It’s a shame that I didn’t love this movie. Get it? Shame? Like the name of the movie? Aw, what do you know about comedy, with the puns, and the jokes, and the LAUGHTER!
7 / 10 stars
Rating: movie reviewed star rating out of five
I really wanted to love Shame. Like, Midnight Cowboy love it (I only make that reference because it's the only other “X” rated film I’ve ever seen). But something just seems to fall short with Shame. Sure, the sex is there, and the "I’m-dead-inside" look in the protagonist’s eyes is there. But it’s still missing something that I can’t quite put my finger on, and whatever it is, it could have put this movie over the top.

The film stars Michael Fassbender in what might be his boldest movie yet. That said, I still prefer him playing roles like Magneto or Lt. Archie Hicox in Inglourious Basterds. He’s just so charming, and to steal that charm away from him and turn him into a soulless sex addict is almost criminal. But at least he’s a handsome sex addict. I’m sure women won’t mind the brief shot of Fassbender’s junk that appears in the film. And while that might sound crude, I feel it’s justified, as the character of Brandon Sullivan is such an empty husk of a man that it’s hard to feel anything for him or see him as anything other than a piece of meat. We get a sense of the shame he feels for succumbing to his sexual desires, but the movie never really explains why we should have any sympathy for him. That might be the point of the whole movie, as there are some excruciatingly long shots of us just staring at Fassbender and making sense of who he is, but that doesn’t make for much of a movie. It makes for more of a screensaver.

Thank God for Carey Mulligan, who plays Brandon's vivacious and intriguing sister. They’re both self-destructive in their own ways, but Mulligan actually makes us feel for her flawed character, which I can’t exactly say for Fassbender. It’s like all the life was sucked out of his character and put into hers. Again, that might be the point of her being here -- the staggering differences between them is what pushes them apart…and ultimately, brings them together -- but it almost feels like this movie is trying to decide just what it wants to be: a study of a sex addict, or a family drama. It tries to be both and fails on both accounts. If it had only stuck to one, it might have been a better film.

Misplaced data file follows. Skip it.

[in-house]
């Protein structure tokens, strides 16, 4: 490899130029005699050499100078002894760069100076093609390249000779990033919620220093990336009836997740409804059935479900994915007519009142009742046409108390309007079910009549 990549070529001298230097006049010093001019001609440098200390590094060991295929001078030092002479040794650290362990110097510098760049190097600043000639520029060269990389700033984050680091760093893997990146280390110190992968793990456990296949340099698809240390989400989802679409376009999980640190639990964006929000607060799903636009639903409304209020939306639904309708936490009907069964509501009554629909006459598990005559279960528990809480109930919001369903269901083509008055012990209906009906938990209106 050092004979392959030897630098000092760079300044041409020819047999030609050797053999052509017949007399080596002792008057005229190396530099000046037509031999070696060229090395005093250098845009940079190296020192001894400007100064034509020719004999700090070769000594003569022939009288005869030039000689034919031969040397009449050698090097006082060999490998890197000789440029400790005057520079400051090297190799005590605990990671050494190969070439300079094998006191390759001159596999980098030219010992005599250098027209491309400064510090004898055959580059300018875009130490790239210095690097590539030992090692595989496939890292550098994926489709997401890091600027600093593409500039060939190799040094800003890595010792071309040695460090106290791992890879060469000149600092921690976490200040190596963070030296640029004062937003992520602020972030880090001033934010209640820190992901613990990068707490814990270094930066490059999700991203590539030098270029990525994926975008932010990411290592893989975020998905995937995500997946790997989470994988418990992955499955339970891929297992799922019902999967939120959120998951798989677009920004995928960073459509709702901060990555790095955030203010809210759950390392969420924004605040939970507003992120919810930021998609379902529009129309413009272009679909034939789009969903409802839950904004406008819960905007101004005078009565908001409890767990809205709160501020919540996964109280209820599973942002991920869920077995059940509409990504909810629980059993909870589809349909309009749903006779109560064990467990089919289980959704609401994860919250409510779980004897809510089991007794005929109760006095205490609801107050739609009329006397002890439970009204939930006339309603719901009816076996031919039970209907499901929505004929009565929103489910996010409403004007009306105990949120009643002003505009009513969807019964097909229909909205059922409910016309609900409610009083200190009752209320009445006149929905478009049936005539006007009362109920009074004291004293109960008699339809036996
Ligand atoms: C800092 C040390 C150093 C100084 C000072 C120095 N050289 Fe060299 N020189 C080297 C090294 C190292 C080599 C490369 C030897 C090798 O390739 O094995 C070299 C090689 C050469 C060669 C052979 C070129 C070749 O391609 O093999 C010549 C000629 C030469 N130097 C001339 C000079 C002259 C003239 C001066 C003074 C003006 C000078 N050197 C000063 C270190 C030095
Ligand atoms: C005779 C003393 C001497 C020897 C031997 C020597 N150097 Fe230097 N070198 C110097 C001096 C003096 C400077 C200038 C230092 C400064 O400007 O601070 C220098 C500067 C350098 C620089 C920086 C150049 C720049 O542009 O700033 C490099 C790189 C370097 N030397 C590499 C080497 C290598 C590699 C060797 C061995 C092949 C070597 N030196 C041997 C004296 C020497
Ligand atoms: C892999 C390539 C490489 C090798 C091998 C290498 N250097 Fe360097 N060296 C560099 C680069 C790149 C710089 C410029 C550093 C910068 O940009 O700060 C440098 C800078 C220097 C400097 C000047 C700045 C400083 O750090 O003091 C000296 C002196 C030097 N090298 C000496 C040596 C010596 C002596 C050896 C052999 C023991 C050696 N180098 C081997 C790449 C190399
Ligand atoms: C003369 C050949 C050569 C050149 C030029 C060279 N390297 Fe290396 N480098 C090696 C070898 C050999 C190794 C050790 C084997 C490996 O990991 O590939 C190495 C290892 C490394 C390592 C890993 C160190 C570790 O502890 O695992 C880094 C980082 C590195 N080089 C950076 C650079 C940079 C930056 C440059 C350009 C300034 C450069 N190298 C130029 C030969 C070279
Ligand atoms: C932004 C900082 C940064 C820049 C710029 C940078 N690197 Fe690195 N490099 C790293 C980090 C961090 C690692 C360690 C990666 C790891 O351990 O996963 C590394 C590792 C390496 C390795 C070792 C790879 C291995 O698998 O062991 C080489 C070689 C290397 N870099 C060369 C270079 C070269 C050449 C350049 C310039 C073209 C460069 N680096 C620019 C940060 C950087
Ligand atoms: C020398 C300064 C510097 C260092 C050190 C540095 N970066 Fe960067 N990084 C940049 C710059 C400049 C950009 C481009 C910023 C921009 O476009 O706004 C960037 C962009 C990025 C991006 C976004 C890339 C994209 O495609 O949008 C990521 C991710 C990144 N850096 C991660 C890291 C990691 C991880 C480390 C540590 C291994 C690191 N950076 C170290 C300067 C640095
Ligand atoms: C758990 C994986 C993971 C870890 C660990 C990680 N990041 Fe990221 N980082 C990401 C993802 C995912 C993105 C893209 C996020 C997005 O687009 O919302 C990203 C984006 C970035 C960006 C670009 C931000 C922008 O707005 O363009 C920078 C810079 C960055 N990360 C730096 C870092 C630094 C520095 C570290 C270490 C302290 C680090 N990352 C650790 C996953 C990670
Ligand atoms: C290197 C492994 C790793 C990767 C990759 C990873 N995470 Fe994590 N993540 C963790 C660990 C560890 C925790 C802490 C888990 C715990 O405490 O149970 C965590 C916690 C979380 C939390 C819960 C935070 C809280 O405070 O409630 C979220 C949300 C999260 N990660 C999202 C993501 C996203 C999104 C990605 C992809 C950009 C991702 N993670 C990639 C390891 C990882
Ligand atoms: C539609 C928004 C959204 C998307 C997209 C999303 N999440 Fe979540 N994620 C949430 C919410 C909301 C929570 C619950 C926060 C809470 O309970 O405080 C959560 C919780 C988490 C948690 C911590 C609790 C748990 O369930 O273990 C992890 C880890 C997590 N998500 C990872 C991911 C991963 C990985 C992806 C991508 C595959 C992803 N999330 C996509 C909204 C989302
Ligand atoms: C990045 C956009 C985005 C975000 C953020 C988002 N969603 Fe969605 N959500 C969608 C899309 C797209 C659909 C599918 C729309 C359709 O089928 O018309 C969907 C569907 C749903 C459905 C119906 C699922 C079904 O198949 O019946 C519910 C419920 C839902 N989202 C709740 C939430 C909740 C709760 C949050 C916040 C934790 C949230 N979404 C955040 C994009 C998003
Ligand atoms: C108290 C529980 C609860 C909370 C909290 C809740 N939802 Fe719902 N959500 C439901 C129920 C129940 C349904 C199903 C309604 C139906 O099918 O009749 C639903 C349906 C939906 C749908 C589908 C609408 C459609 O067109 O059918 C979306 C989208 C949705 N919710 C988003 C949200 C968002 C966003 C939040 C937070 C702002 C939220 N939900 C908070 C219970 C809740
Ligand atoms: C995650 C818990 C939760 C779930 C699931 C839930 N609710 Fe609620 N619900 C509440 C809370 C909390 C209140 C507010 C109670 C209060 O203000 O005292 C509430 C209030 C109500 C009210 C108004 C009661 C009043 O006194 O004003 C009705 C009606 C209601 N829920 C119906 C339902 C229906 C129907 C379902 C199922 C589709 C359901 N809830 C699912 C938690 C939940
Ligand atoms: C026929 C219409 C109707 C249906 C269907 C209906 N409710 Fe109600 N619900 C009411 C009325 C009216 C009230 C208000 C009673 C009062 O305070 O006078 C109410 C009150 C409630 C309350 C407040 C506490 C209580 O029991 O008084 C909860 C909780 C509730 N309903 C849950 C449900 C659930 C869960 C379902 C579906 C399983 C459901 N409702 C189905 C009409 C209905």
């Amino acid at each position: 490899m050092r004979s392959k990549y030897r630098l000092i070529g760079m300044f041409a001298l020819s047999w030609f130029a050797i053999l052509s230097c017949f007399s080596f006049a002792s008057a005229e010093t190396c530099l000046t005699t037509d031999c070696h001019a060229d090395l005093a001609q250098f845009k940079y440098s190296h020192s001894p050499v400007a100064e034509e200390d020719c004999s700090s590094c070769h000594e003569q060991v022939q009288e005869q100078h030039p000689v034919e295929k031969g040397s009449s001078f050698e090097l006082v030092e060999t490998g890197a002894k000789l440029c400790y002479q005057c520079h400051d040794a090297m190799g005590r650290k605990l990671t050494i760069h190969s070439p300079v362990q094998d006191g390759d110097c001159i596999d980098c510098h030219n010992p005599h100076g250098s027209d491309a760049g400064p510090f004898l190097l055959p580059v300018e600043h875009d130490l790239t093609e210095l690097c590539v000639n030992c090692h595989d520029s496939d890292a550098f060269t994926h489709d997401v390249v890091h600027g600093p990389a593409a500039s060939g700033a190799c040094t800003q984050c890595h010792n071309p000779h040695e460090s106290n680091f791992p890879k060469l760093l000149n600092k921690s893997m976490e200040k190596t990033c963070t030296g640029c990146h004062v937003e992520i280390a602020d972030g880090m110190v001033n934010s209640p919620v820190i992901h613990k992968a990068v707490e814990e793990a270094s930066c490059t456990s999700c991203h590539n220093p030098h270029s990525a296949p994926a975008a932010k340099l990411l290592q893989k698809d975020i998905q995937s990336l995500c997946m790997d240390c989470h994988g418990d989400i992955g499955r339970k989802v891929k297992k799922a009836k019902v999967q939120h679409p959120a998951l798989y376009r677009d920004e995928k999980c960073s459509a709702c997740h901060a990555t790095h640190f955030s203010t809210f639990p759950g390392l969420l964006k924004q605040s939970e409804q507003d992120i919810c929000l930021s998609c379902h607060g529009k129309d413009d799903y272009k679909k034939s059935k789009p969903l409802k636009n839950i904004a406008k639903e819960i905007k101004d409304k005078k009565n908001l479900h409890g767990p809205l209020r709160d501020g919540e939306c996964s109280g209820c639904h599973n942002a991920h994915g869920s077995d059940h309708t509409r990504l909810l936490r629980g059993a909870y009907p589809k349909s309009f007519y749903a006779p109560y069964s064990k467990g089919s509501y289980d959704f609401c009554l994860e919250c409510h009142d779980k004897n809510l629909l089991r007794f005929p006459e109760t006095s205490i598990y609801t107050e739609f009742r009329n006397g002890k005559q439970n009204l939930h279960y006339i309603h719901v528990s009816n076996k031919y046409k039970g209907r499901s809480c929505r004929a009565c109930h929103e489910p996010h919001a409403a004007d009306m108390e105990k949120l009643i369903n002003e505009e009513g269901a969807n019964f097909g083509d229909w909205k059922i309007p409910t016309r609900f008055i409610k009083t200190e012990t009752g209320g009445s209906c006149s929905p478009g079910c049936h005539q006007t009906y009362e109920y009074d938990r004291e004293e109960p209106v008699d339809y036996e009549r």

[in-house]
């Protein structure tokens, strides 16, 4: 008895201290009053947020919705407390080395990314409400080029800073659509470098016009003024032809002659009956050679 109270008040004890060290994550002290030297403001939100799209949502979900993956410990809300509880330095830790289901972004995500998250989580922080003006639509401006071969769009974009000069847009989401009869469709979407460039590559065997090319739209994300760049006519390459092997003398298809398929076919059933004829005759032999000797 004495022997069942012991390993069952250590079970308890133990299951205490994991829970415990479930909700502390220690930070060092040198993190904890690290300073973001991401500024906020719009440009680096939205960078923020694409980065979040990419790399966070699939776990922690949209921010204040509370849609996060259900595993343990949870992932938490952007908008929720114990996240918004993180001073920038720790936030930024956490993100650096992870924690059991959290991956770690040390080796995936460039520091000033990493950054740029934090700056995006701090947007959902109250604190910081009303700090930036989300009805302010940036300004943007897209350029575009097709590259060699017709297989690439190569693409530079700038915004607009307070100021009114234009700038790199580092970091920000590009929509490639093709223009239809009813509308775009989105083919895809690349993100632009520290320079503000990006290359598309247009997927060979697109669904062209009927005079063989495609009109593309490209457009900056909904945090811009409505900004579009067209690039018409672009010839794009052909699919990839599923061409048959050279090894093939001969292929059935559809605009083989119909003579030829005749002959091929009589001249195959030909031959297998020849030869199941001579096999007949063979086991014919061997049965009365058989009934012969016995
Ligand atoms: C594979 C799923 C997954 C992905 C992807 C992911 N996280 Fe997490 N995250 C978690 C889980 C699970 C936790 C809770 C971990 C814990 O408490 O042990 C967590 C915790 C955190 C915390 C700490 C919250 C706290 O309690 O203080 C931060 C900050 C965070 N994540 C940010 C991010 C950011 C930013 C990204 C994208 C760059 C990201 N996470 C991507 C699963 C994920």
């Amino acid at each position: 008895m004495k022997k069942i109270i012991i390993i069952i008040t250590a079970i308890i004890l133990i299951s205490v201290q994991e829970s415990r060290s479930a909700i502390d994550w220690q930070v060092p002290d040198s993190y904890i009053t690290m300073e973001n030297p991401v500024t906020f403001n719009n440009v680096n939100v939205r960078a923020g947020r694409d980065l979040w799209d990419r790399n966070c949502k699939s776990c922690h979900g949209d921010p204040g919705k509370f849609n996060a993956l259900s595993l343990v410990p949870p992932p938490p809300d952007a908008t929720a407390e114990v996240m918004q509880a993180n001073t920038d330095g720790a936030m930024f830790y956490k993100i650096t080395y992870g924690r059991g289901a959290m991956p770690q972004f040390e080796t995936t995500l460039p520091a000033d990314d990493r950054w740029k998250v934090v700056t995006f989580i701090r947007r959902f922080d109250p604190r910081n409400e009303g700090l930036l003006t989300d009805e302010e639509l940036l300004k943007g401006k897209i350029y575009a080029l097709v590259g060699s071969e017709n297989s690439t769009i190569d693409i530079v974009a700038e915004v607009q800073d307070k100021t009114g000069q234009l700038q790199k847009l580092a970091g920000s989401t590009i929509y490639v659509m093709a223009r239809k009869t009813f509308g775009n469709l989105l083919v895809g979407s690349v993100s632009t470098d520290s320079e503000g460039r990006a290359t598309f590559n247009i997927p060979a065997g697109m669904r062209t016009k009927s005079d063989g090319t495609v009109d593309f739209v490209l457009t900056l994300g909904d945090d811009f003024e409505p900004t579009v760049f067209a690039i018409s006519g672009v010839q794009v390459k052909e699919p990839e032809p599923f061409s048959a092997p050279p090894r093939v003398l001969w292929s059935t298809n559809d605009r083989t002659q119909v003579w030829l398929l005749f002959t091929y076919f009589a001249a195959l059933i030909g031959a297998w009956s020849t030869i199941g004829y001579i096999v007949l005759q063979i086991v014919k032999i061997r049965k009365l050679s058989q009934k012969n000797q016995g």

Still, there are some memorable and haunting scenes in this movie that keep it from being a total drag. There’s a scene of Fassbender staring at his prey on a subway, which is disturbing and off-putting in all the right ways. And his loathsome feelings at hearing his sister having sex in the other room of his apartment is palpable and realistic. I could feel his anger. But besides a few distinct moments, this film isn’t all that great. If you come into it expecting a masterpiece, then you might be disappointed. But if you’re coming into it as a normal film, then you’ll probably like it, but you won’t love it. It’s worth a watch.
4 / 10 stars
Rating: movie reviewed star rating out of five
There really aren’t that many special features on this Blu-Ray version of Shame, and what’s here is pretty short. I’m shocked at how anemic they are.

“Focus on Michael Fassbender” is about three minutes of The Fass (You like that? The Fass?) talking about his role in the film as Brandon. It’s not interesting, and did I mention it’s only about three minutes? Get used to that time frame, because it’s about the same for all the special features on this disc. “Focus on Steve McQueen” is a three-minutes-and-some-change video of the director talking about working with The Fass again after their previous collaboration on the movie Hunger. You can tell the two of them are comfortable with each other, but again, it’s only about three minutes or so. Plus, it shows many of the same clips from the movie as the “Focus on Michael Fassbender” feature. It gets old, fast.

“The Story of Shame,” is basically a three-minute retelling of the film’s theme of isolation, and “A Shared Vision” is almost the same thing, but…well, really, I actually think it is the same thing. The same clips play, the same music swells, and there’s nothing distinguishable about it. It’s not even worth watching. “Fox Movie Channel presents: In Character with Michael Fassbender” is the last special feature and it’s pretty much a replica of the “Focus on Michael Fassbender” segment. So really, these special features are useless. See the film, but don’t watch the features. They suck.


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